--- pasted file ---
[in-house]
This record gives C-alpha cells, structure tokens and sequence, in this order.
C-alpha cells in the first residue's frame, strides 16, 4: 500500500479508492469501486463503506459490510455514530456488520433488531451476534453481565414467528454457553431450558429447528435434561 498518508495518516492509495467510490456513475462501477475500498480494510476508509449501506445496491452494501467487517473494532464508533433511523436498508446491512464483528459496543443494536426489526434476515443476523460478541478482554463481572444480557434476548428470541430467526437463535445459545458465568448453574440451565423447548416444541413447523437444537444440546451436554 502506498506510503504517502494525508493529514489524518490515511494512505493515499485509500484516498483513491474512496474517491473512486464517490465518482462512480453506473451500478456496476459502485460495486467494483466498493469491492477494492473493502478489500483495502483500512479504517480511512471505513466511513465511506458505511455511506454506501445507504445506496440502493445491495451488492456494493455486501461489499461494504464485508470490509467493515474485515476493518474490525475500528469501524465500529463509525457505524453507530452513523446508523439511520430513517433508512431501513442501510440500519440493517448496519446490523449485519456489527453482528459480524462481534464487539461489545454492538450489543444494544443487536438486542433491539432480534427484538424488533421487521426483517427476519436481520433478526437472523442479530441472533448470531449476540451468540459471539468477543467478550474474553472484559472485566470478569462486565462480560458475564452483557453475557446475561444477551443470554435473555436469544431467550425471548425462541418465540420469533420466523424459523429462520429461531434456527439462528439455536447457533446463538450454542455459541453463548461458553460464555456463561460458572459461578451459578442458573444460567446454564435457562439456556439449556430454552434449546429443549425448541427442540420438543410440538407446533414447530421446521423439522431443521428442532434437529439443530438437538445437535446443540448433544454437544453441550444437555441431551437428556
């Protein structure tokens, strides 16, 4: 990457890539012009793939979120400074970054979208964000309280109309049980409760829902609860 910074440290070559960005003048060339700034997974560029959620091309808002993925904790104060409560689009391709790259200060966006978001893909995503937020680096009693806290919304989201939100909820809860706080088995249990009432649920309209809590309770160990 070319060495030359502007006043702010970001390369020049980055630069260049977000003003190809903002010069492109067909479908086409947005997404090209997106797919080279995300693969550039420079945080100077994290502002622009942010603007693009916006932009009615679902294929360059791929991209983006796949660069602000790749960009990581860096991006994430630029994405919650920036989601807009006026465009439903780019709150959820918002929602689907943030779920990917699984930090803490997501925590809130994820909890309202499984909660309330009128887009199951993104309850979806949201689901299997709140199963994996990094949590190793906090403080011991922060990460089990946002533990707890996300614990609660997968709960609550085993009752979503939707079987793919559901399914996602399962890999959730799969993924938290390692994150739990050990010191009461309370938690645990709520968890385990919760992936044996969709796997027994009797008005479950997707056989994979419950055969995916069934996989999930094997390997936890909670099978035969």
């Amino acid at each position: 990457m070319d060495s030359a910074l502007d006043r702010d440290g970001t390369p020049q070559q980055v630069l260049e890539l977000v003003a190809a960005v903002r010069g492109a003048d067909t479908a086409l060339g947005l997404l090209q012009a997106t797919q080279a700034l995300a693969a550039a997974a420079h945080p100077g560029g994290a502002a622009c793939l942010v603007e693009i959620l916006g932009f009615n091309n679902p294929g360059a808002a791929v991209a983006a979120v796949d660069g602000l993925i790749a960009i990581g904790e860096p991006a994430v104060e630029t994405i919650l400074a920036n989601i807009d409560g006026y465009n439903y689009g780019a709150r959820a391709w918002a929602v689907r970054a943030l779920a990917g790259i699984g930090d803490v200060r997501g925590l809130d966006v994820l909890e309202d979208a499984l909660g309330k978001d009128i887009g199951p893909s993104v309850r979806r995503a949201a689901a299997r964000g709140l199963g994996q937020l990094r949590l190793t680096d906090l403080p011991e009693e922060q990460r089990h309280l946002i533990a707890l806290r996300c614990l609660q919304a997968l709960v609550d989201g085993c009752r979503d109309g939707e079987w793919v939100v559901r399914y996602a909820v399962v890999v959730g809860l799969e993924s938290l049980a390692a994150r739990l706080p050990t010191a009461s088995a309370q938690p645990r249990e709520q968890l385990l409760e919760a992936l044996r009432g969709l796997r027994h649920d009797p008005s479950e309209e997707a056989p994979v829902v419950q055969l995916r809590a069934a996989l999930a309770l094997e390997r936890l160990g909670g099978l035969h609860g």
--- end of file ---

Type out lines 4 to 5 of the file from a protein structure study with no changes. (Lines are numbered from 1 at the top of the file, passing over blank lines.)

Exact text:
């Protein structure tokens, strides 16, 4: 990457890539012009793939979120400074970054979208964000309280109309049980409760829902609860 910074440290070559960005003048060339700034997974560029959620091309808002993925904790104060409560689009391709790259200060966006978001893909995503937020680096009693806290919304989201939100909820809860706080088995249990009432649920309209809590309770160990 070319060495030359502007006043702010970001390369020049980055630069260049977000003003190809903002010069492109067909479908086409947005997404090209997106797919080279995300693969550039420079945080100077994290502002622009942010603007693009916006932009009615679902294929360059791929991209983006796949660069602000790749960009990581860096991006994430630029994405919650920036989601807009006026465009439903780019709150959820918002929602689907943030779920990917699984930090803490997501925590809130994820909890309202499984909660309330009128887009199951993104309850979806949201689901299997709140199963994996990094949590190793906090403080011991922060990460089990946002533990707890996300614990609660997968709960609550085993009752979503939707079987793919559901399914996602399962890999959730799969993924938290390692994150739990050990010191009461309370938690645990709520968890385990919760992936044996969709796997027994009797008005479950997707056989994979419950055969995916069934996989999930094997390997936890909670099978035969």
């Amino acid at each position: 990457m070319d060495s030359a910074l502007d006043r702010d440290g970001t390369p020049q070559q980055v630069l260049e890539l977000v003003a190809a960005v903002r010069g492109a003048d067909t479908a086409l060339g947005l997404l090209q012009a997106t797919q080279a700034l995300a693969a550039a997974a420079h945080p100077g560029g994290a502002a622009c793939l942010v603007e693009i959620l916006g932009f009615n091309n679902p294929g360059a808002a791929v991209a983006a979120v796949d660069g602000l993925i790749a960009i990581g904790e860096p991006a994430v104060e630029t994405i919650l400074a920036n989601i807009d409560g006026y465009n439903y689009g780019a709150r959820a391709w918002a929602v689907r970054a943030l779920a990917g790259i699984g930090d803490v200060r997501g925590l809130d966006v994820l909890e309202d979208a499984l909660g309330k978001d009128i887009g199951p893909s993104v309850r979806r995503a949201a689901a299997r964000g709140l199963g994996q937020l990094r949590l190793t680096d906090l403080p011991e009693e922060q990460r089990h309280l946002i533990a707890l806290r996300c614990l609660q919304a997968l709960v609550d989201g085993c009752r979503d109309g939707e079987w793919v939100v559901r399914y996602a909820v399962v890999v959730g809860l799969e993924s938290l049980a390692a994150r739990l706080p050990t010191a009461s088995a309370q938690p645990r249990e709520q968890l385990l409760e919760a992936l044996r009432g969709l796997r027994h649920d009797p008005s479950e309209e997707a056989p994979v829902v419950q055969l995916r809590a069934a996989l999930a309770l094997e390997r936890l160990g909670g099978l035969h609860g």